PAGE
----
Washington, D.C. – Today, White House Office of National Drug Control Policy (ONDCP) Director Dr. Rahul Gupta released the following statement on the U.S. Department of Health and Human Services (HHS)’s historic new actions to expand access to addiction treatment and save lives:

“President Biden has made beating the overdose epidemic a key priority of his Unity Agenda. Since 2021, our Administration has been working across all of government to tackle this public health crisis and save lives. HHS’ historic announcements today continue our unprecedented efforts to ensure people can access lifesaving treatment and resources when and where they need it.”

“Under President Biden’s leadership, we have invested more funding and broken more barriers to treatment than any previous administration. As a physician who has provided addiction treatment firsthand, I know these actions can mean the difference between life or death.”

Read more on HHS’ new actions to expand access to life-saving methadone and buprenorphine treatment for opioid use disorder, deliver on the National Response Plan to address the emerging threat of fentanyl combined with xylazine by allowing grant funds to purchase xylazine test strips, and release of an updated Overdose Prevention and Response Toolkit HERE.

At President Biden’s direction, the Biden-Harris Administration has made historic investments, taken historic action, and removed decades-long barriers to substance use disorder treatment and overdose reversal medication over the past three years to help address the overdose epidemic and save lives. 

HHS’ historic action today will update federal regulations for opioid treatment programs for the first time in more than two decades by:

  • Making permanent COVID-19 era flexibilities that expand eligibility for patients to receive take-home doses of methadone. This will help reduce the burden of transportation for frequent clinic visits.  Research has shown that patients receiving take-home doses are more likely to remain in treatment and less likely to use illicit opioids.
  • Allowing initiation of treatment via telehealth, including methadone via audio-visual telehealth technology and buprenorphine via audio-only technology, to remove transportation barriers.
  • Expanding provider eligibility to allow nurse practitioners and physician assistants to order medications in OTPs, where state law allows, to reduce the burden on OTP operations and increase patient access to medications.
  • Breaking down barriers to entry for treatment by removing the stringent admission criteria that had previously required patients to have a history of addiction for a full year before being eligible for treatment.  This will help open more doors to treatment for more people when they need it and ensure that everyone can get the care they need.
  • Expanding access to interim treatment, allowing patients to initiate medication treatment while awaiting further services to ensure people have access to care as soon as they are ready and reduce the barriers of treatment waitlists.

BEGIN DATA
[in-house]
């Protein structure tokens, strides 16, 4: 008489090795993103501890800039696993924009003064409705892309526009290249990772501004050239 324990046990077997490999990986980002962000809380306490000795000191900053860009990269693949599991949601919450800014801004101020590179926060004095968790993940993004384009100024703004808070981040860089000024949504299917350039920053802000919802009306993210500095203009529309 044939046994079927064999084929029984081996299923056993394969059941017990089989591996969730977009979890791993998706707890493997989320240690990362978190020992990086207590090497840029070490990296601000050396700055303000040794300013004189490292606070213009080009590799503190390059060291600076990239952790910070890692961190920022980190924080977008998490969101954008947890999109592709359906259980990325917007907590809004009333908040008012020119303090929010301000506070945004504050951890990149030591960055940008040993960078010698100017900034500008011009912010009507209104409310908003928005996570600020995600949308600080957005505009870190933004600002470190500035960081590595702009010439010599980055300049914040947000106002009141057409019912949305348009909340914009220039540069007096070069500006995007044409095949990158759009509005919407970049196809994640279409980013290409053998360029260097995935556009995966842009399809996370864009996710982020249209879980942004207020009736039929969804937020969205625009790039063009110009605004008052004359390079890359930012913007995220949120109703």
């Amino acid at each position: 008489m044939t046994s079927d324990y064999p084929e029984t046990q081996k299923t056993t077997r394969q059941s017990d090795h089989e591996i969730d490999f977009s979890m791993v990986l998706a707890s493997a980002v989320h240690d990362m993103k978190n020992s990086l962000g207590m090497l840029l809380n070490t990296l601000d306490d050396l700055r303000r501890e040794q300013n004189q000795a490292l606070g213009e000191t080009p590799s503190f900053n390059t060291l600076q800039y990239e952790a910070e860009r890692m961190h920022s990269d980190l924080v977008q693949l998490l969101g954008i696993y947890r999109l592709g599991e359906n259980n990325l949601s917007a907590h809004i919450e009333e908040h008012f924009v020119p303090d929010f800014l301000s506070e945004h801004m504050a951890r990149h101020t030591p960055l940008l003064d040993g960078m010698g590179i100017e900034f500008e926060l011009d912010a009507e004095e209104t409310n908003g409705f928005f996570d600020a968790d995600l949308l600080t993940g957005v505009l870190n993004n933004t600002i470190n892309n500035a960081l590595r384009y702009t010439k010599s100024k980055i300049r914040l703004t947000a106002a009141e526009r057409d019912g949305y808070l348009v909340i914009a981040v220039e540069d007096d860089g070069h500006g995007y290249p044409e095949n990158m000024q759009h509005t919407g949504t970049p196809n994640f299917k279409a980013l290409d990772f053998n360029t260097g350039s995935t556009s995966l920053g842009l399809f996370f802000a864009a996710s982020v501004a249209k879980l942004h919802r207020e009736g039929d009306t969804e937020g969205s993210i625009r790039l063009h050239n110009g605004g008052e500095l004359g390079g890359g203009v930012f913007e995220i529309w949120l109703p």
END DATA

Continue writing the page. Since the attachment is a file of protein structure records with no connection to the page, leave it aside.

Additional Biden-Harris Administration historic actions to expand access to treatment over the past three years also includes:

  • Expanding the number of health care providers who can prescribe medication for opioid use disorder from 129,000 to nearly 2 million with the elimination of the X-Waiver.
  • Lifting a 17-year moratorium on mobile methadone vans which allow for greater access to this FDA approved medication, especially in rural areas and areas where access to treatment is limited.
  • Permitting Medicaid reimbursement for addiction treatment services 90 days prior to release from incarceration and connection to care upon release.
  • Permitting the use of State Opioid Response funds to be used for addiction treatment and services for people who are incarcerated.

Biden-Harris Administration historic actions to increase access to overdose reversal medications include:

  • Approving overdose reversal medication for non-prescription, over-the-counter purchase at grocery stores and pharmacies across the country for the first time ever;
  • Convening U.S. drug manufacturers who have FDA-approved overdose reversal medication products to discuss ways to increase access and affordability to save more lives;
  • Launching a campaign to educate young people on the dangers of fentanyl and the life-saving effects of naloxone with the Ad Council;
  • Making it easier for harm reduction organizations to obtain naloxone directly from manufacturers and distributors while expanding public availability of this critical medicine;
  • Supporting states through enhanced technical assistance, policy academies, and convenings to ensure existing State Opioid Response funds are used to saturate hard-hit communities with naloxone;
  • Delivering funds directly to states so they can purchase naloxone; and
  • Calling for an additional $100 million for harm reduction services like naloxone in the President’s FY24 budget request.

The Biden-Harris Administration has not only taken historic policy actions, but invested historic amounts of funding to help make these policy changes a reality. President Biden is investing $83 billion in treatment, which is 42% more than was made the under the previous Administration.

In addition to public health efforts, the Biden-Harris Administration has also made disrupting global illicit drug trafficking and holding drug traffickers accountable a key priority in the efforts to beat the overdose epidemic. Under President Biden’s leadership, the Administration has adopted a more comprehensive strategic approach to global drug production and trafficking, invested significant amounts of funding for law enforcement efforts to address illicit fentanyl trafficking, and seized historic amounts of illicit drugs at our borders.


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